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Editing, or the pretense that it will ever be perfect.

 Every writer has different editing moments. There are the early edits, adding plot points or taking out backstory to keep things moving. Later in the process we continue to check the plot points but start to fine tune the dialogue, the action, the beginning and end of chapters, the punctuation. Then, finally, and for a moment it feels like a reward, the editing of the complete manuscript to turn in to the publisher. This is where what felt like victory turns to ‘I need a drink’. At least for me. Because it feels final (actually, it is final) I begin to re-question everything. Usually my Beta readers haul me back from the edge and I get back to the real work at hand. The final edits. Overwhelming in some ways. Check everything. That’s all. I think every writer has a list of what to do as part of the hedge against insanity. Plus, checking things off a list is universally satisfying. My list is along these lines: character arc (names consistent and are their emotions developing in a consistent path)chapter breaks/lengthfine tune the dialoguecheck description (accuracy, consistency, and things like time of day/length of day)eliminate my personal writing ticks (most writers have specific words they overuse and word search is helpful here)read the entire manuscript aloud in as close to one go as possible. The number of typos, trip-ups in dialogue and other problems uncovered by reading aloud is astounding.  Right now I’m getting close to this point. Actually I am already working through parts of this list, and it is exciting. I’m curious about other final edit check lists. What gets you across the finish line?  

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The Readers in My Head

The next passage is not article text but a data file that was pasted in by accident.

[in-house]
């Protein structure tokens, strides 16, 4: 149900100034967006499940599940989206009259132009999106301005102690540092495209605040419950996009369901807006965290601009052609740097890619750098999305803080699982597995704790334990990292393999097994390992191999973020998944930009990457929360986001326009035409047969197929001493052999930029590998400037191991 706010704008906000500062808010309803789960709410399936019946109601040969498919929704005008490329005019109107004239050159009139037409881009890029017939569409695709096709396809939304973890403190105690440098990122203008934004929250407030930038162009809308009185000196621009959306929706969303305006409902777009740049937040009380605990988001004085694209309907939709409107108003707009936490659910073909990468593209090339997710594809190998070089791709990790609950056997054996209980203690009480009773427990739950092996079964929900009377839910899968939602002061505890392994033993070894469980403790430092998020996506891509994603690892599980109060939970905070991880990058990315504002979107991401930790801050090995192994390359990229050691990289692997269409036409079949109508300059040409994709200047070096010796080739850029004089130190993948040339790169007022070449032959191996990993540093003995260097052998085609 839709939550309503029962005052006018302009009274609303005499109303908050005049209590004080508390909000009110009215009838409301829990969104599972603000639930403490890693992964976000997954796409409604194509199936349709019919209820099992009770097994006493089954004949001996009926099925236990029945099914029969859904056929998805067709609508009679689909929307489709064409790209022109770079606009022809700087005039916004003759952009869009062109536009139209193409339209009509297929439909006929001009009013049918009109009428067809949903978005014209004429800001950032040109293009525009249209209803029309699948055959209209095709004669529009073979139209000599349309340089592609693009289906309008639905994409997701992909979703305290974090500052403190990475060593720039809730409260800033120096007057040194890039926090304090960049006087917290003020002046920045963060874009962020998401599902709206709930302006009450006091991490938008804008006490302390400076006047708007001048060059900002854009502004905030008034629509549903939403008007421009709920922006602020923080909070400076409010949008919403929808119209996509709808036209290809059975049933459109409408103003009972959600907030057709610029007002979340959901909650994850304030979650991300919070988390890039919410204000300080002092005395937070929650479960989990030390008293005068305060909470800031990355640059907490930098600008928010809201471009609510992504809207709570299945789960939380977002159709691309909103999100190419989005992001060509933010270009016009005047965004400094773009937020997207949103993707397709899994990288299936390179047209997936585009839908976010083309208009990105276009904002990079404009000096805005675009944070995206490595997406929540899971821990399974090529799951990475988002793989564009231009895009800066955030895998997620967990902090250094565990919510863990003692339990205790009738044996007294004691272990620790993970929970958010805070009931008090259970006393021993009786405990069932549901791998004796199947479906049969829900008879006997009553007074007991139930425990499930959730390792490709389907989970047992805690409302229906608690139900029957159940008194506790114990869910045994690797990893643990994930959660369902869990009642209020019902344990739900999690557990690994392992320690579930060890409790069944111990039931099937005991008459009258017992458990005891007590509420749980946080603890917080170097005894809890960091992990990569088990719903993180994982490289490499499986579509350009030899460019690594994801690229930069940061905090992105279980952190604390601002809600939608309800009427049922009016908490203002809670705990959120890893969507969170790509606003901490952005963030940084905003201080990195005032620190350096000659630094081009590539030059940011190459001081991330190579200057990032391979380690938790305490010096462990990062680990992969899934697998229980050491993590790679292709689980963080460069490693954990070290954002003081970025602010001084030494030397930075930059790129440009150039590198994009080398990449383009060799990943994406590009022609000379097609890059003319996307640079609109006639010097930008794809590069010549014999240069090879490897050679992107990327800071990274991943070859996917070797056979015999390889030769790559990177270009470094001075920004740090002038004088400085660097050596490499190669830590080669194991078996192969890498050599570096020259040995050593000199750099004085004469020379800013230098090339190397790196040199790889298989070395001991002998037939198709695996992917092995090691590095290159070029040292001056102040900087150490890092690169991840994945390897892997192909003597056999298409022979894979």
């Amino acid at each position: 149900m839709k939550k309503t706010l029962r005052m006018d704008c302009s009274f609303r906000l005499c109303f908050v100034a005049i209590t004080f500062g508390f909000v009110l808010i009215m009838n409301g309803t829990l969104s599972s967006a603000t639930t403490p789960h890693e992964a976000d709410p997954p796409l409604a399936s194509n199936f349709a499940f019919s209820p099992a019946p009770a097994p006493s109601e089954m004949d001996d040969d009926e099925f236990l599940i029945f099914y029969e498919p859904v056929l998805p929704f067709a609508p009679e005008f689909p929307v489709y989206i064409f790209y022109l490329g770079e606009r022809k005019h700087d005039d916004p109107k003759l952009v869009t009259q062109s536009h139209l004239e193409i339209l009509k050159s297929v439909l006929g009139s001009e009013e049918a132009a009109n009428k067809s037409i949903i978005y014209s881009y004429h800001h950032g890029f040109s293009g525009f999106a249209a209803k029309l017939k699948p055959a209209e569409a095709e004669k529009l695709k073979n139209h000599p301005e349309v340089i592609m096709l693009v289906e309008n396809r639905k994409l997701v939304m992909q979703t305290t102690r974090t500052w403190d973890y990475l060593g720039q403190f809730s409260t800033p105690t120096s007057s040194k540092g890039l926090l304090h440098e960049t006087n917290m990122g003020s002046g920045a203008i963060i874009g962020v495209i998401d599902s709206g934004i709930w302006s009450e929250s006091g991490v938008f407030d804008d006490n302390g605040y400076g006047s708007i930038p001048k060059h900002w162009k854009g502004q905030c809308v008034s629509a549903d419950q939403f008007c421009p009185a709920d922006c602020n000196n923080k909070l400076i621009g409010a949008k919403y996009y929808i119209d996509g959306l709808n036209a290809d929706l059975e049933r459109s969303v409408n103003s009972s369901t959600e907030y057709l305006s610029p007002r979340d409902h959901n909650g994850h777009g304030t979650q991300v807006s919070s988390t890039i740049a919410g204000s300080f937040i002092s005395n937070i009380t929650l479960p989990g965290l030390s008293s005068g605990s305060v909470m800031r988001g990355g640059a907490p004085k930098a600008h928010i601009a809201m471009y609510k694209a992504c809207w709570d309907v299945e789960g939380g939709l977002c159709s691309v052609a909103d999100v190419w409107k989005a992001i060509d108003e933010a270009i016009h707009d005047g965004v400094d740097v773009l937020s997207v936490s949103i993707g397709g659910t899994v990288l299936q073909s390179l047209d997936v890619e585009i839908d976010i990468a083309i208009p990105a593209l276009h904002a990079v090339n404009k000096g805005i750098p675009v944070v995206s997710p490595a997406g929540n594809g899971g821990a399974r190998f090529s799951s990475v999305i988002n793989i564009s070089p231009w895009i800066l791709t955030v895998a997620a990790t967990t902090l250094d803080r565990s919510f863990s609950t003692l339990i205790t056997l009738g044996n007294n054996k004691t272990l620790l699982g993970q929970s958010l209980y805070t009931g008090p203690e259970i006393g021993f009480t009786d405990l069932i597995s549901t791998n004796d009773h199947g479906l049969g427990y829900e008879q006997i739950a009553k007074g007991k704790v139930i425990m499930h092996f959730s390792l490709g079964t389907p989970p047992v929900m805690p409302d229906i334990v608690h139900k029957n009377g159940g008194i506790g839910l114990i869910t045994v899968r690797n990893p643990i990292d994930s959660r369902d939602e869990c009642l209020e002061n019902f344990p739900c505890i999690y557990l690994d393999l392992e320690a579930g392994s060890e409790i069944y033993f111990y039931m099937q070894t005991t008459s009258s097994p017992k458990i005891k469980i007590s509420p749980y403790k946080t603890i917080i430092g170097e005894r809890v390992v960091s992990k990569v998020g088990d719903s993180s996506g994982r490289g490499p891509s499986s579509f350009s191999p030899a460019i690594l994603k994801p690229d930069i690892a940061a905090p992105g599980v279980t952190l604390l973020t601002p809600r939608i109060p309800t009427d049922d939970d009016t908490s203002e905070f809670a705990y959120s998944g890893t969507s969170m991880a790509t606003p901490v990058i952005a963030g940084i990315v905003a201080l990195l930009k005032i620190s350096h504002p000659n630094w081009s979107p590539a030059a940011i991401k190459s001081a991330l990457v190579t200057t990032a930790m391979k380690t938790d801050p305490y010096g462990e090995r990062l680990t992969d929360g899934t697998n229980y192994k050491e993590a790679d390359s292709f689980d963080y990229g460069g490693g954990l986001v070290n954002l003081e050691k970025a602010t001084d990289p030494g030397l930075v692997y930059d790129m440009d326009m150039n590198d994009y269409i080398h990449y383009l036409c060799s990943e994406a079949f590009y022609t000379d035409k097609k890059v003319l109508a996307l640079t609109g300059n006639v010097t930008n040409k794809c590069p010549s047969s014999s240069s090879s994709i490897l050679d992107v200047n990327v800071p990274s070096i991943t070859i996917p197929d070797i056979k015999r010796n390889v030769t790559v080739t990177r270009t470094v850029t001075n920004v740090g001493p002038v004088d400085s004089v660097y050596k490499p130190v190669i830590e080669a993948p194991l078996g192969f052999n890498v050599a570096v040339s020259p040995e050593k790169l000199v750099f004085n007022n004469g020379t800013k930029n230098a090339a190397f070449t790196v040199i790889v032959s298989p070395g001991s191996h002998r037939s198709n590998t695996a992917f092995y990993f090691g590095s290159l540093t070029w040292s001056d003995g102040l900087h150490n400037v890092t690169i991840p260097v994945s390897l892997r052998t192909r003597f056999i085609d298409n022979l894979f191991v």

I write for me. But editing that way would be too selfish.  At night, when I pour over whatever I penned earlier in the day, I try to wrest myself from my characters’ heads and my own mind and place myself in the heads of three people: my dad, my closest friend from elementary school, and my agent. Each person is very different. And, if I can please these imagined readers, I feel good about continuing my story.  My father is the critic. A sixty-six-year-old, soon-to-be retired accountant, my father scrutinizes stories like a balance sheet, searching for mistakes and plot failings. He wants to point out that something didn’t make sense or that a character’s actions were “unbelievable.” He refuses to allow well-crafted sentences to seduce him into an easy suspension of disbelief. Reading with my father in mind forces me to constantly ask myself whether or not I’ve done enough work to make my characters’ actions natural. If my fiction doesn’t feel truthful, my dad’s voice will accuse me of lying with all the venom of a parent thinking of a punishment for breaking curfew. I’ll need to go back to the drawing board.  My closest friend from elementary school is probably the person in this world most similar to me. She reads often. She likes stories. She enjoys being entertained. However, she’s a super busy working mother with a ton of responsibility. She doesn’t have time for tales that don’t keep the pages turning. If my story is not exciting and the characters are not compelling, she’s going to put it down–even though it was written by her best friend. There are just too many other pressing things demanding her attention. When I’m editing, I imagine her reading my book after putting the children to sleep. Does she place it on the nightstand because she’s tired or can she not help herself even though she knows her kids will wake up early the next morning and she’ll have to get them all ready for camp before heading to the office? If I can still have her imagined attention, then I’m telling an exciting story.  My agent is the seasoned professional. She’s read so many thrillers that few plots seem original and few stories aren’t predictable. She is my barometer for genre aficionados. If I can surprise her with a twist–or at least delay the inevitable guessing until the third act–then I may have something that will please serious mystery readers.  If, in my head, I’ve kept these three people interested in my story, then I’ve done a good job writing something that I can take pride in. If not, I need to write something better the next day when I’m back to being me.